... \mykeyval{xxx}{yyy} ...

only the angle brackets are really math; \text allows you to embed text strings in math environments. i prefer non-italic commas in such situations, which is why i exited from italic for the comma.

(an earlier version of this answer suggested a construction that is used by tugboat to enter pseudocode, but that, in its usual formulation, doesn't work properly within \text embedded in a math environment, so the suggestion has been removed here.)

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  • Example in my question is really an example. It need to use multi-letter identifiers containing letters with dicritics marks inside complex mathematical expresions. And I prefer them to be italic as proper in mathematical formulas. I would prefer not to exit math environment and set italics every time I use such identifier because that would probably make LaTeX code one big mess.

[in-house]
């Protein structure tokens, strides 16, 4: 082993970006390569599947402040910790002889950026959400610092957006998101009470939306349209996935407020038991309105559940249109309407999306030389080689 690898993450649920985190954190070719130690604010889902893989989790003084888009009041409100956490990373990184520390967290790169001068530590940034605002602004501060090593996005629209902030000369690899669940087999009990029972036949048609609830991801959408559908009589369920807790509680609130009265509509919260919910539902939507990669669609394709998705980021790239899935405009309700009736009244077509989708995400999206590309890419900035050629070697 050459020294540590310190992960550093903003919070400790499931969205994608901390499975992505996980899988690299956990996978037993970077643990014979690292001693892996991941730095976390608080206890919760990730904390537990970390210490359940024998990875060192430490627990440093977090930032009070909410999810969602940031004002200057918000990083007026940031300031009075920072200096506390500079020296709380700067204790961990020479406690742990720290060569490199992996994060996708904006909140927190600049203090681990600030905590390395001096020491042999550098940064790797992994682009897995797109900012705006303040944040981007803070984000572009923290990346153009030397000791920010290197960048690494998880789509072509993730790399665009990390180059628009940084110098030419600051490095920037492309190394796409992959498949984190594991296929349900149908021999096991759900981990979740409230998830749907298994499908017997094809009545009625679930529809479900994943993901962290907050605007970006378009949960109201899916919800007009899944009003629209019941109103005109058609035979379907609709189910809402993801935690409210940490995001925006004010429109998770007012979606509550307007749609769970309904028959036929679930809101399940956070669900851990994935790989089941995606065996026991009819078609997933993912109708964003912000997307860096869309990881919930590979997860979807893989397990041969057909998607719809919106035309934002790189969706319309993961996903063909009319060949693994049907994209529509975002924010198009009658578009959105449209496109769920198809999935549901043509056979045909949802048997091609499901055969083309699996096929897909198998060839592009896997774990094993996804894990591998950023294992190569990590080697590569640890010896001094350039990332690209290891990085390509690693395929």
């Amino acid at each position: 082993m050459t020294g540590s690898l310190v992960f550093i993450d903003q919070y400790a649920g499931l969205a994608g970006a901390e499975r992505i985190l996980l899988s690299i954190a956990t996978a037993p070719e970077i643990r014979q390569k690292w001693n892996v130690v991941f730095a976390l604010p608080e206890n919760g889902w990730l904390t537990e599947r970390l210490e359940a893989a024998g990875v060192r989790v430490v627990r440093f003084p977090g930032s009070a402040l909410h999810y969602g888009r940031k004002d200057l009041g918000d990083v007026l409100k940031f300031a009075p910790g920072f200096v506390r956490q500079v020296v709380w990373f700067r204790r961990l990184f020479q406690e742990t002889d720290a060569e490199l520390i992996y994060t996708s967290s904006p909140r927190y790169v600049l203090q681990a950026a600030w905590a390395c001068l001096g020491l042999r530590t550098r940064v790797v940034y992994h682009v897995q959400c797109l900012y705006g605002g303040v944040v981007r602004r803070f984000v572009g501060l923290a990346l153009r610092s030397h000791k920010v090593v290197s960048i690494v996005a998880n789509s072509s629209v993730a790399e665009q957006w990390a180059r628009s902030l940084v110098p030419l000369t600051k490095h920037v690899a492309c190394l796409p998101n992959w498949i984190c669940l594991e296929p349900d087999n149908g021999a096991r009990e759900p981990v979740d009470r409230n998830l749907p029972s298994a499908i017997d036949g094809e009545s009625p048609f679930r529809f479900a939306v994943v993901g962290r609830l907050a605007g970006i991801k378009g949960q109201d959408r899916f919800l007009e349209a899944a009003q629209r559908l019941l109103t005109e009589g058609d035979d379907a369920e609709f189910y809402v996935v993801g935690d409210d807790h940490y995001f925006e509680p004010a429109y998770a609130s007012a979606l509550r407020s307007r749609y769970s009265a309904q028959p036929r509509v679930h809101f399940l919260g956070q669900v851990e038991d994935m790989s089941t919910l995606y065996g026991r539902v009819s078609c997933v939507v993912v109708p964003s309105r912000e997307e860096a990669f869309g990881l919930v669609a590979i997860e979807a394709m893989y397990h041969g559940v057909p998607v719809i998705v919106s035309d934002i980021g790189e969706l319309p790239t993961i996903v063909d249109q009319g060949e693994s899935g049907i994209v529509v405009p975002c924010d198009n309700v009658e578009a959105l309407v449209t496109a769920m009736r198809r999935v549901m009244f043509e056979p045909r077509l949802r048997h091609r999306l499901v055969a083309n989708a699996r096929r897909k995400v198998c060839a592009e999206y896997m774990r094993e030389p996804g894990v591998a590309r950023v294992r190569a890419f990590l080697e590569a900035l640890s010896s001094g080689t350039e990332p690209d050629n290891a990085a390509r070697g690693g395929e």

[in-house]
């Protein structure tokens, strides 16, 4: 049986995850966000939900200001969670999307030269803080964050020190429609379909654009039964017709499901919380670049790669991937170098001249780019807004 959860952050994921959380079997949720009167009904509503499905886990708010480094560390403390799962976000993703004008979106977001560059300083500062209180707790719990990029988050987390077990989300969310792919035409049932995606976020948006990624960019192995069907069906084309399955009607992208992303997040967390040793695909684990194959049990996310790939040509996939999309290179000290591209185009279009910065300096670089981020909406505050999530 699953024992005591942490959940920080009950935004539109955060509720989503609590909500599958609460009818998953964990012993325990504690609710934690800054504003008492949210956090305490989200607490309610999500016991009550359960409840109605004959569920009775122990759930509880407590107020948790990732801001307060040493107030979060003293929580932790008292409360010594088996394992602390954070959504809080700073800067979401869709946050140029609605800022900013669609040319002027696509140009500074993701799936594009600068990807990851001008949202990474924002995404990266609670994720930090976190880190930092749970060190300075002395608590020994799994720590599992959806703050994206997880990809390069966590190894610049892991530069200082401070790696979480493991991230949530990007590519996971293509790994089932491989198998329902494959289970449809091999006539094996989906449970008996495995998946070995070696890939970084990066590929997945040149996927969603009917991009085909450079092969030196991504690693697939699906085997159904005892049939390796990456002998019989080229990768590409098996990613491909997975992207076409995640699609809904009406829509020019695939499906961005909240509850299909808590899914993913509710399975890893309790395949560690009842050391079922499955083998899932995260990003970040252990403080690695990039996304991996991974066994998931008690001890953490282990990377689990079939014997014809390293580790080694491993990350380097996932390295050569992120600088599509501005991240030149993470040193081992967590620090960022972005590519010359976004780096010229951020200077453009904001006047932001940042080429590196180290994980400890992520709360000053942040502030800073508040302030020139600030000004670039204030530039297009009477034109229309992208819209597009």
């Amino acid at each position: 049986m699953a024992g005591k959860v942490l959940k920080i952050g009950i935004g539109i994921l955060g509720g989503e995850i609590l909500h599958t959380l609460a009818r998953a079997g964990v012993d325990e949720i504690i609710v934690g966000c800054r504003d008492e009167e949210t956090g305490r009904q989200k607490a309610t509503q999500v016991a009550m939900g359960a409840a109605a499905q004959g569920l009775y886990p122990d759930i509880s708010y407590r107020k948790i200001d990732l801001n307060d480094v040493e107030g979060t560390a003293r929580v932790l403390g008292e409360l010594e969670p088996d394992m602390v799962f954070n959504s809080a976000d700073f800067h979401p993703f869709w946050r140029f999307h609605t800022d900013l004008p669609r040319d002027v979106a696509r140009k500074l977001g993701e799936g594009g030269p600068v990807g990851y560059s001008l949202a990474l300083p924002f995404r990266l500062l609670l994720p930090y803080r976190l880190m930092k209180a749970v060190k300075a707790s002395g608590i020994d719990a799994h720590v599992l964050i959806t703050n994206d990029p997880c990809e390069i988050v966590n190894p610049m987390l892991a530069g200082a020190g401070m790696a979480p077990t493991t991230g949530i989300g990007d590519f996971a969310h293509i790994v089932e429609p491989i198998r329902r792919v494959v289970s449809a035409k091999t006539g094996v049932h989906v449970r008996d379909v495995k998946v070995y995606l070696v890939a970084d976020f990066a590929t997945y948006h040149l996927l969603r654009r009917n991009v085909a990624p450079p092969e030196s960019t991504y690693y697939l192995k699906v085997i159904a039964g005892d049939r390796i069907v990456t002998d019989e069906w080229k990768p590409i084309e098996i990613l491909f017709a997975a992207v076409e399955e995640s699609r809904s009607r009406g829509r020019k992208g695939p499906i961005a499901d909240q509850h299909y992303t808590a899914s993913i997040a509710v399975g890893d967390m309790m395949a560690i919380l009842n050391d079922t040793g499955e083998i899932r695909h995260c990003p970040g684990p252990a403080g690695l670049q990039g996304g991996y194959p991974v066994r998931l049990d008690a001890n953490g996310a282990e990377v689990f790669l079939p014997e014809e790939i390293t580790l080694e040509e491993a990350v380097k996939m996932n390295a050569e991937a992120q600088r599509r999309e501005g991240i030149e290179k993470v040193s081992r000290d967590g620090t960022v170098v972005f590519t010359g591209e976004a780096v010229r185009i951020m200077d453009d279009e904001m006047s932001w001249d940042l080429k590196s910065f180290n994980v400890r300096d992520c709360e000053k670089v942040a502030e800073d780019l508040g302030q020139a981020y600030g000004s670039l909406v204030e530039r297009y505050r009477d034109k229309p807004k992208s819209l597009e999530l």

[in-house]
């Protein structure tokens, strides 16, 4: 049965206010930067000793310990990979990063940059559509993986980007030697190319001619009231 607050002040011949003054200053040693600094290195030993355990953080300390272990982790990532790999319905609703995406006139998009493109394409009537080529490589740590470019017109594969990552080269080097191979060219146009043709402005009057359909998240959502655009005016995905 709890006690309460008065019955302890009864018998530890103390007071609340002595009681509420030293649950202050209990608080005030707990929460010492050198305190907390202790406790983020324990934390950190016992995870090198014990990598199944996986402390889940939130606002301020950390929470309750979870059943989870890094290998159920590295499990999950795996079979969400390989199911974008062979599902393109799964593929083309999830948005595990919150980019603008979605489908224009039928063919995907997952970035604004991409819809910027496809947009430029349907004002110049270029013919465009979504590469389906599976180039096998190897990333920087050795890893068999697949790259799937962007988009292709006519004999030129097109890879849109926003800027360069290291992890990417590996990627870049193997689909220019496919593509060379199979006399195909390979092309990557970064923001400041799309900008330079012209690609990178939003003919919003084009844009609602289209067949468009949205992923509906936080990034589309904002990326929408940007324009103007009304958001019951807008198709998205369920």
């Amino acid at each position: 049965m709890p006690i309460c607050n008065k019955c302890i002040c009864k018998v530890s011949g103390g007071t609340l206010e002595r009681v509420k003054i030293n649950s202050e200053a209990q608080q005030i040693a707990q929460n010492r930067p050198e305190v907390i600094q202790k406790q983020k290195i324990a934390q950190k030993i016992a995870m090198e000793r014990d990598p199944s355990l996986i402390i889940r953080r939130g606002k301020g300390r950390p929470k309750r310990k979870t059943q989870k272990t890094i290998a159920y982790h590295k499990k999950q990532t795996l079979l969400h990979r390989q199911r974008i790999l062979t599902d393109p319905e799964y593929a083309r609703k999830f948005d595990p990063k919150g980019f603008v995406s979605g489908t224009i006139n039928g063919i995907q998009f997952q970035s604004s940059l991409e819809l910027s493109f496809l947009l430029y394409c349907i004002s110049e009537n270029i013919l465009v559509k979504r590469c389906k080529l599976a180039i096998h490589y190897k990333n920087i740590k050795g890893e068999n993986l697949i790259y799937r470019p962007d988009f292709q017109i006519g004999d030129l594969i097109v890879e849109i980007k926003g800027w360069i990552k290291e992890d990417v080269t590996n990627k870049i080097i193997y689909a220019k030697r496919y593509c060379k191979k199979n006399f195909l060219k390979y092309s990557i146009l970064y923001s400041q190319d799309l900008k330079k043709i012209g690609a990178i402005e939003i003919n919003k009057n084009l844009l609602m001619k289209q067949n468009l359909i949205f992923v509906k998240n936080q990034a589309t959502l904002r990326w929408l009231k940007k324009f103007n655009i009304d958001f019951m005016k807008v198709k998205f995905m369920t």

– Rasto
    Dec 30, 2012 at 19:47
  • Looks like it works. I defined new macro \newcommand{\mathid}[1]{\text{\textit{#1}}} and then used $\left\langle \mathid{kľúč},\mathit{hodnota}\right\rangle $. This works as expected. My problem is that now it looks like I'll have to edit all formulas in plain LaTeX because when using Lyx editor it keeps changing same expression to something like $\left\langle \mathid{kl\mkern-5mu\mathchar19\acute{u}\check{c}},\mathit{hodnota}\right\rangle $. And this does not even compile saying: I've inserted a begin-math/end-math symbol since I think you left one out. Proceed, with fingers crossed.
    – Rasto
    Dec 30, 2012 at 20:55
  • @drasto -- i've updated the answer to use the formulation you said worked, and also my comment. Dec 30, 2012 at 21:46
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If you use XeLaTeX or LuaLaTeX and load unicode-math or a suitable font package, you can use letters with diacritics with math fonts. It does not work with the default font, so you have to specify \mathit or something other, but you do not have to use the text fonts.

\documentclass{article}
\usepackage{unicode-math} % or libertinus or other font packages
\begin{document}

\textsf{Sans-serif text with serif math $\langle\mathit{kľúč}, \mathit{hodnota}\rangle$}

\end{document}

example of serif math text with diacritics in a sans-serif context

The sans-serif text is there to show that the font setting for the surrounding text does not affect the math text, which is a problem in the accepted solution by egreg.